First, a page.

Day 1 started early with leaving the Outpost Lodge and a long drive to the main Kilimanjaro gate. This is where you sign in and get all your permits etc for the climb. Once the paperwork is all done (my guide Nick took care of it all) it was another long drive on very bad roads to the Rongai gate. The drive was referred to as the “African Massage” and I must say it lived up to its name. At the gate we had lunch and then the climb started. I was asked to go slow but the path was pretty flat so I was going at a good pace. Nick was quick to tell me to slow down. He was establishing the Pole Pole rules early on. In retrospect this was a good thing. Keep a slow pace. This is not a race, most of us are not used to high altitude and the effect of high altitude can hit you fast.
The Rongai gate is at 1996m (6549ft). Day 1 is a short day since most of the day is spent driving to the gate. We walked for 6.7km up to 2626m (8615ft). By the time we got to Simba camp the porters had already setup camp, tents, mess hall etc. Had some tea and later had dinner. Also started to observe all the other teams that were on the Rongai route. There was a small team of the 3 Americans from out west, another team of a few American women climbing for some charity. One woman on that team was well how do I put it, large. So large that the guides starting placing bets on how fast will she quit the climb. I got to meet her. I think her name was Cara and she has a web site http://www.fatwomanonthemountain.com/. Now that is confidence. Found out she had already succeeded at climbing Kilimanjaro. The fact that she had already succeeded got a lot of the guides and porters to start respecting her effort. That was pretty cool.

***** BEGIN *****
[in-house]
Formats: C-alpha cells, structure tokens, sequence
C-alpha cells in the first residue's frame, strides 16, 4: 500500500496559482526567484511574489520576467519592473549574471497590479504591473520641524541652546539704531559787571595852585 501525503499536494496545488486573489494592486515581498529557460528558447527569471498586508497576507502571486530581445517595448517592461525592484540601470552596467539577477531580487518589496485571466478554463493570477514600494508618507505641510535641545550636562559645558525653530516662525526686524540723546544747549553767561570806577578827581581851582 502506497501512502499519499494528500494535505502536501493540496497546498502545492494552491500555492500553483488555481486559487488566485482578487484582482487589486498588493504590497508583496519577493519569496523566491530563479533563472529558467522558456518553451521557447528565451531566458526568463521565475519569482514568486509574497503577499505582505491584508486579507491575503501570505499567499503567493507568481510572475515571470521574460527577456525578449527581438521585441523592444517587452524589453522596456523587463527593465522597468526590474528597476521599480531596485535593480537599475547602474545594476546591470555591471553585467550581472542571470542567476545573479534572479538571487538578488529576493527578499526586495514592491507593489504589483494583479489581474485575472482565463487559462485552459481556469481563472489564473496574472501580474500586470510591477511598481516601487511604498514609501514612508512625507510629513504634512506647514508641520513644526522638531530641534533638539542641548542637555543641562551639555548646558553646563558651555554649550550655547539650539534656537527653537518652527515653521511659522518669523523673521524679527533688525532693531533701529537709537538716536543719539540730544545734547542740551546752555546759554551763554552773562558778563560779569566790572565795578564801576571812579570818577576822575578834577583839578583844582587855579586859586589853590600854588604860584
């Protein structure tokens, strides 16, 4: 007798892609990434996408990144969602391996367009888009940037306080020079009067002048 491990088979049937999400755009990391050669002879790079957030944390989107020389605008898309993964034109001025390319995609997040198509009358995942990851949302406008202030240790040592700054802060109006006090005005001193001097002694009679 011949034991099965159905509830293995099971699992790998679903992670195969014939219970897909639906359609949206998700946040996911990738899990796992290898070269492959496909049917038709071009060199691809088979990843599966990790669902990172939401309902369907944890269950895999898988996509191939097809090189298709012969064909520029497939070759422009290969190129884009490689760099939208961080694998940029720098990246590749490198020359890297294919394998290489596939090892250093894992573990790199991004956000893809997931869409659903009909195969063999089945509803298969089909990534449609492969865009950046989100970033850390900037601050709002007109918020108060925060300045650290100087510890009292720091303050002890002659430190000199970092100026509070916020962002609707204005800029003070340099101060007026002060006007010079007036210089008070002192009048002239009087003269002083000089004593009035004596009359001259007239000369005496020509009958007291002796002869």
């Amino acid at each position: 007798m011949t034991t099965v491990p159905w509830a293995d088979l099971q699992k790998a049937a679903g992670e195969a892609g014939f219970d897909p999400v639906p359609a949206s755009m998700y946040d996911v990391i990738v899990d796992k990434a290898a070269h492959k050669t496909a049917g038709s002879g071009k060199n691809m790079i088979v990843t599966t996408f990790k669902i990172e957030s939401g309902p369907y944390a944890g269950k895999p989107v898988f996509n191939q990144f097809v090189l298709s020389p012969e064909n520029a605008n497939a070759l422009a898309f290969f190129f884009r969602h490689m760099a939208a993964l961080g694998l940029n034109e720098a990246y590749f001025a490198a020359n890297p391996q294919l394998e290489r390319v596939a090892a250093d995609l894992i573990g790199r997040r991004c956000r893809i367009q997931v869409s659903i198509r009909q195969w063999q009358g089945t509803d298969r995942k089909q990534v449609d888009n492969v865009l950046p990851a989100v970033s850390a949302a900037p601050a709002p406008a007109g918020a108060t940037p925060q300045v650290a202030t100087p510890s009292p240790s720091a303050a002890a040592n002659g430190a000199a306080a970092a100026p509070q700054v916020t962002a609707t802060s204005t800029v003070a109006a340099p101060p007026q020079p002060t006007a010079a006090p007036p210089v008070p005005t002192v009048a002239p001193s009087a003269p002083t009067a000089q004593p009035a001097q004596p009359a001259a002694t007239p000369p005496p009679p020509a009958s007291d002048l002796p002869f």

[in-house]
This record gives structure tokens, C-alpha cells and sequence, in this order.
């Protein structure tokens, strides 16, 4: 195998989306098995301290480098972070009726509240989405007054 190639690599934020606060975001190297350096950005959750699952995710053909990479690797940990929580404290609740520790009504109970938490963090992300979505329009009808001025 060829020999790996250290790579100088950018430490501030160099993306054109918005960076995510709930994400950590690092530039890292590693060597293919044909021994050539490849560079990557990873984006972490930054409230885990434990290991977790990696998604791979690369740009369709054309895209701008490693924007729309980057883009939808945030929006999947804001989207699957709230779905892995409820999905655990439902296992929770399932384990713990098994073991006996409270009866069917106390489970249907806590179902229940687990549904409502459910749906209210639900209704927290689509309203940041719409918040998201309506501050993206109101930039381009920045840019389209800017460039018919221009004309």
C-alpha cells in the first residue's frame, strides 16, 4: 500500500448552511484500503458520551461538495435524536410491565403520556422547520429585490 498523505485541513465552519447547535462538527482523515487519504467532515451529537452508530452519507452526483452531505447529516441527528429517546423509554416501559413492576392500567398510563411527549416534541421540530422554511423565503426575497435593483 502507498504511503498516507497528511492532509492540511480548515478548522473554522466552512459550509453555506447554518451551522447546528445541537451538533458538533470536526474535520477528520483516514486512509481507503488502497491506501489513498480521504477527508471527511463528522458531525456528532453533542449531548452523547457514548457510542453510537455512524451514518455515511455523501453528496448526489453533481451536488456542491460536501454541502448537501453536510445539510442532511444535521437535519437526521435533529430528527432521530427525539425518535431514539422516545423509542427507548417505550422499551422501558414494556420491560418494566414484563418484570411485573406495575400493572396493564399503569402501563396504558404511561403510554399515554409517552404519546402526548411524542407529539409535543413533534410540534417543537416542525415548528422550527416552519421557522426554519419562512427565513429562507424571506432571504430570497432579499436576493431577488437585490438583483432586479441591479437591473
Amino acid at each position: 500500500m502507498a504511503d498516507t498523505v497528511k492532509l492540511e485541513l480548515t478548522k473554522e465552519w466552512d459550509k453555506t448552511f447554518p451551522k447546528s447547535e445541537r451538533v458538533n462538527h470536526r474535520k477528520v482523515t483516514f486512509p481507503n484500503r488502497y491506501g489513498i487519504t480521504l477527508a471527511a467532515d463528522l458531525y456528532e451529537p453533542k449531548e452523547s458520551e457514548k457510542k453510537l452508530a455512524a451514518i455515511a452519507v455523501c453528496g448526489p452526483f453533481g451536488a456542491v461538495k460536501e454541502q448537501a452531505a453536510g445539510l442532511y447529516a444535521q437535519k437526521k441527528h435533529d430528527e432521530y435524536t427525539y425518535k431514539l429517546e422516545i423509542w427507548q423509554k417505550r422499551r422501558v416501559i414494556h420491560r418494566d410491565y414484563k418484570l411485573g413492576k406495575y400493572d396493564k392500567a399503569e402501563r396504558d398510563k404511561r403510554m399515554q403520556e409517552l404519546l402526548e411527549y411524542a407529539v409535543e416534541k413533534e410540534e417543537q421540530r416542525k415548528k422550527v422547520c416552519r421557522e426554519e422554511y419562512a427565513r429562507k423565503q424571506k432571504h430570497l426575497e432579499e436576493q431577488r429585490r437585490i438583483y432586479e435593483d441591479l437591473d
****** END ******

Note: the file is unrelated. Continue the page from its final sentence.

I also noticed that Team Kilimanjaro had setup have a seat like contraption as a toilet inside a small tent so I don’t have to squat to take a dump. Make sure you request one. These make life a lot easier. Specially at night when it can be very cold and very windy. Trust me you don’t want to be stripping outdoors.
I was hoping to get some wildlife pictures of monkeys and birds as day 1 goes through a rain forest. But got very few. I could hear a billion birds but could barely see any. A big joke on day 1 was that despite the fact that we were climbing Mt Kilimanjaro we could not see the peak. However we could get beautiful views down into Kenya which is north of Kilimanjaro.
Views into Kenya